Utah Valley Magazine is turning 20! We’re catching up with cover stories and asking 20 questions.
Utah Valley Magazine: What do you want to say to the Merrill Osmond you see on that 2003 cover?
Merrill Osmond: I want to tell him it’s going to be OK and that he’ll get through it.
UV: You were about to turn 50 and become a grandfather when I interviewed you last. How did that go?
Merrill: I have 15 wonderful grandchildren. I want to stay home more and be grandpa. We moved to St. George about four years ago, and we’re loving it.
UV: What do your grandkids call you?
Merrill: Most of them just call me Grandpa but one of them calls me Gramps, which I think is cute.
UV: How do you stay close with family with your schedule and scattered geography?
Merrill: We talk on Marco Polo every night.
UV: What heartaches have you experienced in the past 17 years?
Merrill: I lost one of my sons to a heart attack, and that took a toll on me.
UV: What does your life entail in 2020?
Merrill: I’m leaving for England this weekend for another tour. If you’d told me 20 years ago that I’d still be doing the same things, I would have said you were nuts. But the fans are still demanding more.
UV: How has touring changed for you?
Merrill: It used to be Osmond Brothers. Now it’s Brother Osmond. I’m the last one still regularly performing other than Donny and Marie.
UV: In our last interview, you talked of your friendship with Jermaine Jackson. Are you still close?
Merrill: We’re still good friends, but we haven’t done the duet we want to do.
UV: Your vulnerable book “Let The Reason Be Love” had just come out in 2003. How did people react?
Merrill: We’re on our fourth printing now. I’ve added a few stories because many of my corporate clients want me to speak more about celebrities I’ve known.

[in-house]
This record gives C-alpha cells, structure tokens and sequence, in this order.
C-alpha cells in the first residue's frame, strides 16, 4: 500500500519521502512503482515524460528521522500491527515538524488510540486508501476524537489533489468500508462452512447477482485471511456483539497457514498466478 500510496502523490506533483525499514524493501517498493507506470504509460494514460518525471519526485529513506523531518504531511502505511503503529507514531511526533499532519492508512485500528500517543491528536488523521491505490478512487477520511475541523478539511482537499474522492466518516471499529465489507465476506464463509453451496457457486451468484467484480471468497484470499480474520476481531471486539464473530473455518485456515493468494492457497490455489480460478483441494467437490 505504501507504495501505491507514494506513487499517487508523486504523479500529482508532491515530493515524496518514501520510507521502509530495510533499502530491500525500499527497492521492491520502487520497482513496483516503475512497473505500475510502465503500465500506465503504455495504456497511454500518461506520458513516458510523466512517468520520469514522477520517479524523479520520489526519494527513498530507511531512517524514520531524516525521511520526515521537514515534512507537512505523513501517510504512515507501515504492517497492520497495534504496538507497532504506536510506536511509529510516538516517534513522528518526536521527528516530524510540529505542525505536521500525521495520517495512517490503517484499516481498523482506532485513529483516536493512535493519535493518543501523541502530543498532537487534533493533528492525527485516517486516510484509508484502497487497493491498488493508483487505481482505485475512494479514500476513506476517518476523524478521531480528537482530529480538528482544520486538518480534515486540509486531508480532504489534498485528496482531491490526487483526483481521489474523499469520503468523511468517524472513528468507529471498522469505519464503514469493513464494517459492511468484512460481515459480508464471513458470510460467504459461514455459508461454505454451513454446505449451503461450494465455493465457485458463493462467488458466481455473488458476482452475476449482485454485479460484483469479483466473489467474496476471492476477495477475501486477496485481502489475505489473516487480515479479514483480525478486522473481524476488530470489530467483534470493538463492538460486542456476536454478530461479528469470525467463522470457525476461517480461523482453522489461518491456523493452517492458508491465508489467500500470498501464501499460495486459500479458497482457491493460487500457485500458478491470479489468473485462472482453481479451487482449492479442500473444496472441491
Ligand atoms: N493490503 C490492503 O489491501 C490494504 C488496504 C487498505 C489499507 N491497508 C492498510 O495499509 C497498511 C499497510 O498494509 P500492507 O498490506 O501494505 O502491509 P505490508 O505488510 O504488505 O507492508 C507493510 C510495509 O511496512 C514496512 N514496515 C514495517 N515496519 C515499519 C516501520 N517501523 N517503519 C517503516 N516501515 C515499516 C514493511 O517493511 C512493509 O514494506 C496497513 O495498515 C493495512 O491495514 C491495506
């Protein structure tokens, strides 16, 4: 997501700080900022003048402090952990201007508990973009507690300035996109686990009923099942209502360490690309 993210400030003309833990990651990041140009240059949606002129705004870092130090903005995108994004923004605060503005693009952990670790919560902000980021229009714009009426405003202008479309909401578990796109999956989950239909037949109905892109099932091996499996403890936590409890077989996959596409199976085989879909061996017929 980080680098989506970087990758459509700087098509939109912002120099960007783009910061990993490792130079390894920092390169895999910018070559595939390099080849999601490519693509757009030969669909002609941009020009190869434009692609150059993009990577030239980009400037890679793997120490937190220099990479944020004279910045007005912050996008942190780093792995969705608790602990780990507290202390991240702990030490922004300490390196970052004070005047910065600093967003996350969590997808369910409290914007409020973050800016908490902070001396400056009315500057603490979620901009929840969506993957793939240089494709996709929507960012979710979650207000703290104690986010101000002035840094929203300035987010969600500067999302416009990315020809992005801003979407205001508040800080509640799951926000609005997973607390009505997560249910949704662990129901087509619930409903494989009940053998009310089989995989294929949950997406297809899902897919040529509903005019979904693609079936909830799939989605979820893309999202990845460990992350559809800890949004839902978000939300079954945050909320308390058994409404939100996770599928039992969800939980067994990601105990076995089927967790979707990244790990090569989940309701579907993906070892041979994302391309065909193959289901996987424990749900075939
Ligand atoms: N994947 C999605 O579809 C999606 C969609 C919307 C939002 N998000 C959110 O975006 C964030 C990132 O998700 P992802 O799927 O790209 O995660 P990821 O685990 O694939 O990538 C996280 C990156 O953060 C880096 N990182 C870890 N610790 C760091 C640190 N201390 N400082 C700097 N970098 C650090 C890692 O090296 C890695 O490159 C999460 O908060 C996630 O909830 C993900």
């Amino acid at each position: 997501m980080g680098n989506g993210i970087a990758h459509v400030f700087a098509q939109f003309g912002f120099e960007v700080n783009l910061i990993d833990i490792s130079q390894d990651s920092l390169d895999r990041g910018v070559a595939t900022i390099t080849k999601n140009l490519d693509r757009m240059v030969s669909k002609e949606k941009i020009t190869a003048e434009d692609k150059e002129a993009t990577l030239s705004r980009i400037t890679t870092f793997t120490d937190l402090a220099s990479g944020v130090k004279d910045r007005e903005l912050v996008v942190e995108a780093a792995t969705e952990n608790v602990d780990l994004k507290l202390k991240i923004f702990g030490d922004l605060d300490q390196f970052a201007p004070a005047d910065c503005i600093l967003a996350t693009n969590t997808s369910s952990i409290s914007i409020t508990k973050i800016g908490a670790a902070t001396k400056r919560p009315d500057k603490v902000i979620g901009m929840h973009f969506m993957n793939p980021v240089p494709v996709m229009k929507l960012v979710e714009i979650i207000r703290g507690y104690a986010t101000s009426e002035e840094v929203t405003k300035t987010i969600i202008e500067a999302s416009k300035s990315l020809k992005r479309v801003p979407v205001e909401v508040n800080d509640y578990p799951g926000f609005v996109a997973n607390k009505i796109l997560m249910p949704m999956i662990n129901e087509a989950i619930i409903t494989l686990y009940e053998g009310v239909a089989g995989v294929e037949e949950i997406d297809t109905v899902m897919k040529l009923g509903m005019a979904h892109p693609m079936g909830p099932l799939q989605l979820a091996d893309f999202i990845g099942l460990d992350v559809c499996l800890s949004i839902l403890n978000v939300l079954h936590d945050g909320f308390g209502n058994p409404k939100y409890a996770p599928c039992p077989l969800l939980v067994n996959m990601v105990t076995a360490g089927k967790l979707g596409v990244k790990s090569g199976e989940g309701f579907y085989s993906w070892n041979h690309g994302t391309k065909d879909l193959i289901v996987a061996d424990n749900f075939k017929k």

UV: Do you still keep a regular journal?
Merrill: I write almost daily with pen and paper.
UV: What role have your journals played?
Merrill: As I look back at some of the decisions I’ve made, I would never make those decisions today. I wasn’t thinking straight because of depression and anxiety. But we have to go through our “stuff” to appreciate the good things of the world.
UV: Do you still believe in the life philosophy that progress is more important than perfection?
Merrill: Absolutely. I was raised by a perfectionist father, and we were known as the one-take Osmonds. That really took me down. I had to learn we can’t be perfect.
UV: You also taught me the life philosophy that achievement doesn’t come without stumbling. Still true?
Merrill: In my case, I thought I had failed completely, but I was learning how to do things better. We’ve got to make mistakes in order to learn.
UV: What’s your life philosophy now?
Merrill: At age 66, it’s “endure to the end”!
UV: What stage of life are you in now?
Merrill:I’m at peace, especially with my faith. There’s a large number of people who wouldn’t have known about The Church of Jesus Christ of Latter-day Saints if it weren’t for the Osmonds. That is the most glorious thing.
UV: What are some of your projects this year?
Merrill: I’ve got a new book coming out, and I’m writing a new CD with brand new songs.
UV: How do you keep yourself mentally and physically healthy for your full schedule?
Merrill: Doctors have tried to medicate me for anxiety and depression. But nothing has worked except for fishing and camping. I walk. I eat better. And I read.
UV: What does your public speaking look like?
Merrill: I tell stories from the first generation, and my son Justin tells stories from the second generation of Osmonds.
UV: What song will you never get tired of singing?
Merrill: That would be “Love Me For A Reason.” But “Crazy Horses” is the song that gets the crowd going!
UV: What would you like Utah Valley Magazine readers to know?
MerrillI am humbled by anyone who bought a record or came to a concert. I know people have prayed for me. I’m incredibly grateful. I love interacting on Facebook, Twitter and Instagram, and you can always find me at merrillosmond.com.